ONGC To Raise Production As It Invests Billions To Monetise New Discoveries: Reports
New Delhi: Oil and Natural Gas Corporation (ONGC), India’s largest oil and gas producer, will reverse years of decline in production and will gradually raise the output, reported PTI.
A top company official told the news agency that ONGC will this year reverse years of decline in production as it invests billions of dollars to produce from newer discoveries.
“We are definitely looking forward to increasing production of oil and gas in 2023-24 and even in the current year,” ONGC chairman Arun Kumar Singh told PTI.
ONGC produced 21.707 million tonnes of crude oil and 21.68 billion cubic metres (bcm) of natural gas in the fiscal year 2021-22. In the current fiscal year 2022-23, crude oil production is expected to rise to 22.823 million tonnes and natural gas to 22.099 bcm, the report said.
Adding that in the fiscal year 2023-24, crude oil production will climb to 24.636 million and natural gas production is slated to rise to 25.685 bcm. In FY25, crude oil production is expected to be 25.689 million tonnes and natural gas production 27.529 bcm.
ONGC contributes to around 71 per cent of the country’s domestic production. Over the decade the oil giant has reported a decline in production mainly due to ageing oil fields. The government has considered giving away ONGC’s biggest oil and gas fields to private and foreign companies in an attempt to boost output but this has faced internal resistance, the report said.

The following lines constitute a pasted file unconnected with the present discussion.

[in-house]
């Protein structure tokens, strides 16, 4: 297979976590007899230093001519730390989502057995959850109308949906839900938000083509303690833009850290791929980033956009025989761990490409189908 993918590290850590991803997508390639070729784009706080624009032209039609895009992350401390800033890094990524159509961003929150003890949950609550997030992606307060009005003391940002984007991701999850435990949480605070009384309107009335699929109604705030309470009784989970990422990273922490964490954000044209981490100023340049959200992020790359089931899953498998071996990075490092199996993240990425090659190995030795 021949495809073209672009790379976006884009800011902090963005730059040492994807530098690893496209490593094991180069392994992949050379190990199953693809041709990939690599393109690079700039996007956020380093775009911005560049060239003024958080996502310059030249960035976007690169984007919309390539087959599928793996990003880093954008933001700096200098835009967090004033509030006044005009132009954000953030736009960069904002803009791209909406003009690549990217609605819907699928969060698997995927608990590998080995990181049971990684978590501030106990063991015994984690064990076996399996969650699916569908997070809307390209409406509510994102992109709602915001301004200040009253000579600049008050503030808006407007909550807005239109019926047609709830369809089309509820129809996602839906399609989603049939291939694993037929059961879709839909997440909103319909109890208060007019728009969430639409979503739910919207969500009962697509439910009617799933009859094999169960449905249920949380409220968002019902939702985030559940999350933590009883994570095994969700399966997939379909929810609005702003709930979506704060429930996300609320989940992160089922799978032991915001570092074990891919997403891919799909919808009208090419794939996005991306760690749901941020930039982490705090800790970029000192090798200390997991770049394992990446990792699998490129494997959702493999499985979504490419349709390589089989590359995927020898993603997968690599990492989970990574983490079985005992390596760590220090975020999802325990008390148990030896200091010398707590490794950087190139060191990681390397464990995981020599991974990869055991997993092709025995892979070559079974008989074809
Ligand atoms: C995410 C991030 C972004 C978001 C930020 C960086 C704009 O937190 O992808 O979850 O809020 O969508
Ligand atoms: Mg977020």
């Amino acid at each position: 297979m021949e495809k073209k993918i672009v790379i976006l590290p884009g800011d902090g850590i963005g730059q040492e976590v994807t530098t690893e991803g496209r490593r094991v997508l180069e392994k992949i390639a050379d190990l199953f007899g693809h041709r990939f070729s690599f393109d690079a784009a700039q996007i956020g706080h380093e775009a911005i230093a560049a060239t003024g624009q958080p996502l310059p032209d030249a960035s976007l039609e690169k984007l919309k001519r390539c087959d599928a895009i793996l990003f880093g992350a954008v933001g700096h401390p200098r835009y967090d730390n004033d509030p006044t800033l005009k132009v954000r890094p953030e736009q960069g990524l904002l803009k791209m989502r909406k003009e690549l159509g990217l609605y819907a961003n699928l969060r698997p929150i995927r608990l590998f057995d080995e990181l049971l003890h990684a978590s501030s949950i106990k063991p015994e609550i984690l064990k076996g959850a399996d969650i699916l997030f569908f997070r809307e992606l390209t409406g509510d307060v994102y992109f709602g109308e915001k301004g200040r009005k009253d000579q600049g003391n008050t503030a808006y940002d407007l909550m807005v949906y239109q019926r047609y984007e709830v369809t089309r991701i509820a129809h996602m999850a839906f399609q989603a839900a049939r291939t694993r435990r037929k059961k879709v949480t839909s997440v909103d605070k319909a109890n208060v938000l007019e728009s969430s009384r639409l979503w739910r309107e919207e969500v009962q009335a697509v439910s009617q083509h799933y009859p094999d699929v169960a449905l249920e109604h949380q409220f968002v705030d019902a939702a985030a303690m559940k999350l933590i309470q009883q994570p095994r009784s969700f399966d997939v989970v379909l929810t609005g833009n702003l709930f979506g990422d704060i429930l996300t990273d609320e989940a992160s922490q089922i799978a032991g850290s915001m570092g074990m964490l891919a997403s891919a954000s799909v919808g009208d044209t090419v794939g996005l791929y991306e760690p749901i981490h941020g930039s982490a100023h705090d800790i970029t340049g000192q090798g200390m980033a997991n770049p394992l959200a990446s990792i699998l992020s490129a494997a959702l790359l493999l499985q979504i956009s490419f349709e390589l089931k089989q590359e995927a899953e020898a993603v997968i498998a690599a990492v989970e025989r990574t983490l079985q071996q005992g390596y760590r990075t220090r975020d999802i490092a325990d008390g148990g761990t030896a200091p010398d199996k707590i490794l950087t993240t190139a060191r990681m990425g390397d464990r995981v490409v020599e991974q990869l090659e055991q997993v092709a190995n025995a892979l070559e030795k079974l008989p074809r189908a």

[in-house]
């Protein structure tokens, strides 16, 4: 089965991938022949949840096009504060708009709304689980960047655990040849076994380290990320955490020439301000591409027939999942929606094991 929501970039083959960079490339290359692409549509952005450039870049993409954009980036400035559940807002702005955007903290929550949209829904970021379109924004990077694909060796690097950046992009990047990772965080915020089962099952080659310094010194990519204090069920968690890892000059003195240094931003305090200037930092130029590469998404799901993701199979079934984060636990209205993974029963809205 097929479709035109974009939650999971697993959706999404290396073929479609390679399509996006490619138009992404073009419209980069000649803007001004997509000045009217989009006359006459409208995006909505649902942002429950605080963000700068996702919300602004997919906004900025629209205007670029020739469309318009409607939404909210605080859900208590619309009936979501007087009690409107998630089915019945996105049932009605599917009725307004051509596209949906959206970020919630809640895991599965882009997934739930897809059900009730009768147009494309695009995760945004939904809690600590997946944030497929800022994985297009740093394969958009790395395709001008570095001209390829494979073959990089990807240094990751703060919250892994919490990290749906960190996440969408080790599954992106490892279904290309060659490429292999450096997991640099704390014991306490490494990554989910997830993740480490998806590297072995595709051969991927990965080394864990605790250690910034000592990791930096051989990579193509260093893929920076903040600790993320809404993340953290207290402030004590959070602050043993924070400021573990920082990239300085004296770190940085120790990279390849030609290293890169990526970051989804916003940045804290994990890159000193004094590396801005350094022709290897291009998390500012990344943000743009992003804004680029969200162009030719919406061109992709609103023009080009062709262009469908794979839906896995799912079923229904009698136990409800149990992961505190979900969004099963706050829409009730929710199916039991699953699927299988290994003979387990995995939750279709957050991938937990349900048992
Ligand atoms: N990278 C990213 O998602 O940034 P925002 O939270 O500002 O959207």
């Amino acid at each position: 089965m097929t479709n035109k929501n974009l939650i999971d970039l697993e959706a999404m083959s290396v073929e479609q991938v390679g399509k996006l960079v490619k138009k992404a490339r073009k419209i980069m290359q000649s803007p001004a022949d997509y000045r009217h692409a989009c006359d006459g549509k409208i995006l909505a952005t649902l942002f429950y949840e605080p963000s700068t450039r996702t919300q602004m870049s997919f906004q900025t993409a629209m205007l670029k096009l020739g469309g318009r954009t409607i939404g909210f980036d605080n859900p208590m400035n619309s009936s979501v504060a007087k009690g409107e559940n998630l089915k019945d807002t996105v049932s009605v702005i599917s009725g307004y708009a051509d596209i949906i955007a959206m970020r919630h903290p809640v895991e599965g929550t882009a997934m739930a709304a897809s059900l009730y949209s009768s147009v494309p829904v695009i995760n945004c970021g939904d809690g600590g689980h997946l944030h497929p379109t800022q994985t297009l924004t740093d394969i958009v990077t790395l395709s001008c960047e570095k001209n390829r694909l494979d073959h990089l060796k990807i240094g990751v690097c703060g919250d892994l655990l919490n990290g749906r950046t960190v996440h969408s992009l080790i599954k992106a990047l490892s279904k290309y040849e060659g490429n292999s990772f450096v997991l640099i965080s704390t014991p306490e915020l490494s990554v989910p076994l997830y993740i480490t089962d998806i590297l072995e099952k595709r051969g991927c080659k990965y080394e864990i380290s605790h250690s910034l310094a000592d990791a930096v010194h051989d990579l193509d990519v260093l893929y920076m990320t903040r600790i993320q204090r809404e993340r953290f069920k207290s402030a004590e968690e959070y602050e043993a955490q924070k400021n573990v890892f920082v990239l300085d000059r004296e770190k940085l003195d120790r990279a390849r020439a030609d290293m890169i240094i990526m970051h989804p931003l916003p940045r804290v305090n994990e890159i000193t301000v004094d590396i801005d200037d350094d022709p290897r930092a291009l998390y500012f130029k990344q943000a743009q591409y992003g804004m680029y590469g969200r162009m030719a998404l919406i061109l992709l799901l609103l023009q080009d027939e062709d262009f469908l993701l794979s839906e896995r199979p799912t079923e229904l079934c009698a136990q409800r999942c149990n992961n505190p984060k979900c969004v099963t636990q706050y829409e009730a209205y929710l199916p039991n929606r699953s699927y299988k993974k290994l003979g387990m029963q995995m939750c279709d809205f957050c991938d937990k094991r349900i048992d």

ONGC chairman Arun Kumar Singh told PTI that the company is open to partnerships in technical difficult fields. He also said that ONGC will continue to invest around Rs 30,000 crore per year in capital expenditure.
According to the report, ONGC is investing Rs 59,000 crore in 20 major projects, including the fourth phase rebuilding of the foundational Mumbai High fields and the bringing into production of oil and gas deposits discovered in deepsea KG block KG-DWN-98/2 (KG-D5). While spending on KG-D5 will increase output, reinvesting in Mumbai High and other fields that are currently producing would help slow the ageing fields’ natural decline.
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